Aluminium salts are the active ingredient in antiperspirants, reducing wetness and odour from underarm sweating. Deodorants are different from antiperspirants; they contain fragrances to mask perspiration odour, but do not prevent perspiration or the associated odour.
Some inaccurate rumours have suggested that the aluminium in antiperspirants is a cause of breast cancer. However, a large number of studies show that antiperspirants do not cause cancer, or pose any health risks, either through the use of aluminium or the reduction of sweating.
The skin does not absorb aluminium very well, and antiperspirants do not penetrate into the skin or the sweat glands.
Sweat is not a major route of eliminating toxins from the body; antiperspirants do not prevent the release of toxins from the body in sweat, or force toxins back into the body.
Almost all of the toxins and other waste products of the body are filtered out by the kidneys and liver and are then excreted. The function of sweat glands is to control body temperature and sweat consists mostly of water.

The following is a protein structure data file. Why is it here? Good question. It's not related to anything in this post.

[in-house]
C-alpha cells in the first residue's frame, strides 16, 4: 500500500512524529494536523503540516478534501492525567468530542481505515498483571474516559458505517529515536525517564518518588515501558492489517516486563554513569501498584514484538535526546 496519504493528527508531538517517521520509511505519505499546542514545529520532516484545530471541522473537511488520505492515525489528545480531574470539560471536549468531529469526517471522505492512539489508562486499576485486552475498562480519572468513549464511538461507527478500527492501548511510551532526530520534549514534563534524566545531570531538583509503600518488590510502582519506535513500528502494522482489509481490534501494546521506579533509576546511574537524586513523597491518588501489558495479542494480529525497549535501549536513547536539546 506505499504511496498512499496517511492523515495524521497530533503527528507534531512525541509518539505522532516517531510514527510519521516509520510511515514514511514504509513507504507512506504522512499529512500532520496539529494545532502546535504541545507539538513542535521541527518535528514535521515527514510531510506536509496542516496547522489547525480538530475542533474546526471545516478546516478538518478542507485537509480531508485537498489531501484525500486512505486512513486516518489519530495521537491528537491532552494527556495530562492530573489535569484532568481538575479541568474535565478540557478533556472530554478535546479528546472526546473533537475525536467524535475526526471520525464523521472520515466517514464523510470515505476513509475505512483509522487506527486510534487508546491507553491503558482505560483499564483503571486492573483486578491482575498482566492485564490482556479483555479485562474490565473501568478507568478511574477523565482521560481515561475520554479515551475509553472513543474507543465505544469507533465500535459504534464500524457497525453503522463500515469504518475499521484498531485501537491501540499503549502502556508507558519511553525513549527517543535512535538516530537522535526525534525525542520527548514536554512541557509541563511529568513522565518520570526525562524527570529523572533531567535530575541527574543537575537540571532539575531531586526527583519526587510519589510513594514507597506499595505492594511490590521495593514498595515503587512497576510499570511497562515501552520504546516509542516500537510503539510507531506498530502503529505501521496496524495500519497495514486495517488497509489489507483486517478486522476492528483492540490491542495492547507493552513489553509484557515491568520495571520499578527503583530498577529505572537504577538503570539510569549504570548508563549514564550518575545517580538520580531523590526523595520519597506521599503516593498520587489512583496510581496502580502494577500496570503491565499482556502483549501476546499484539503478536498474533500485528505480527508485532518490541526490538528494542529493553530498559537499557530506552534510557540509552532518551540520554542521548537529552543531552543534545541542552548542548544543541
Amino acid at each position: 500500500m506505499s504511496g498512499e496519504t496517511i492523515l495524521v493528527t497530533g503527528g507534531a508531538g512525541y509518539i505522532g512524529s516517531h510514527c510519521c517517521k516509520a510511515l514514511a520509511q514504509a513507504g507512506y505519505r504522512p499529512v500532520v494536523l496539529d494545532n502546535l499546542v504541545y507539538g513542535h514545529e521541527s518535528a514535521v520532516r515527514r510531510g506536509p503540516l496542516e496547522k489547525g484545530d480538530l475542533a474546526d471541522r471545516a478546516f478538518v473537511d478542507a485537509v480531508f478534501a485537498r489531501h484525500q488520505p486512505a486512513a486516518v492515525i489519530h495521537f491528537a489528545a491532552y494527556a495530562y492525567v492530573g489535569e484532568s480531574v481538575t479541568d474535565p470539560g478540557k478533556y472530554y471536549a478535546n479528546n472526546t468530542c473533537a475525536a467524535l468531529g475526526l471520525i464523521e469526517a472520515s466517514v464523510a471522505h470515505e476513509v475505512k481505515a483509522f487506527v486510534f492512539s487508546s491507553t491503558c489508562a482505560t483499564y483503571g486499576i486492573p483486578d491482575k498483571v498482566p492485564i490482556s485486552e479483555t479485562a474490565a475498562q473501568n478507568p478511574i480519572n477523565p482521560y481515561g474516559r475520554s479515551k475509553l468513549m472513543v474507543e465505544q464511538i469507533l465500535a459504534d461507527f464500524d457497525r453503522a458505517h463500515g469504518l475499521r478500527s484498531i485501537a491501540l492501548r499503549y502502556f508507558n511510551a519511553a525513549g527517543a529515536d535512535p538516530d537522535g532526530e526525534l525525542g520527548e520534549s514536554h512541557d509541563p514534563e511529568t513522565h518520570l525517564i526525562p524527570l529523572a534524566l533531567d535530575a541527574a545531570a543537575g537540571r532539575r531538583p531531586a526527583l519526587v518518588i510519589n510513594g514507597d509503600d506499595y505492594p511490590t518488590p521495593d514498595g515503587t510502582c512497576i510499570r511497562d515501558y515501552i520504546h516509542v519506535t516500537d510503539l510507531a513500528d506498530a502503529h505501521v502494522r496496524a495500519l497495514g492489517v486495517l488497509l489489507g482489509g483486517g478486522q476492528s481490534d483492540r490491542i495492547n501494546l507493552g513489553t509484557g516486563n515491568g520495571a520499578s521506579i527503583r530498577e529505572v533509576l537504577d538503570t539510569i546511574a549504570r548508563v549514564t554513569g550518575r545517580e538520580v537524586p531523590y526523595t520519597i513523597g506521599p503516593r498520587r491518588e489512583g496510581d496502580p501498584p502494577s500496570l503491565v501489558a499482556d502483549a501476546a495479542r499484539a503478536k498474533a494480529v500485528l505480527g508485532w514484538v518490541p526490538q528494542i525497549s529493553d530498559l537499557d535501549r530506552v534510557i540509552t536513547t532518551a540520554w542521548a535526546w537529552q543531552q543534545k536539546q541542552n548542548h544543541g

Many reliable studies have been done on the safety of aluminium in antiperspirants and other personal care products. The overwhelming conclusion is that antiperspirants that contain aluminium do not cause breast cancer or other illnesses; a few key studies are noted below, and additional sources of information are listed in the following section.
The American Cancer Society states that scientific evidence does not link breast cancer risk with antiperspirant use. It notes that “a carefully designed epidemiologic study of this issue found no link between breast cancer risk and antiperspirant use, deodorant use, or underarm shaving.”
In 2008, another major French review of 59 published scientific studies on antiperspirants found no evidence of a link between antiperspirants and breast cancer.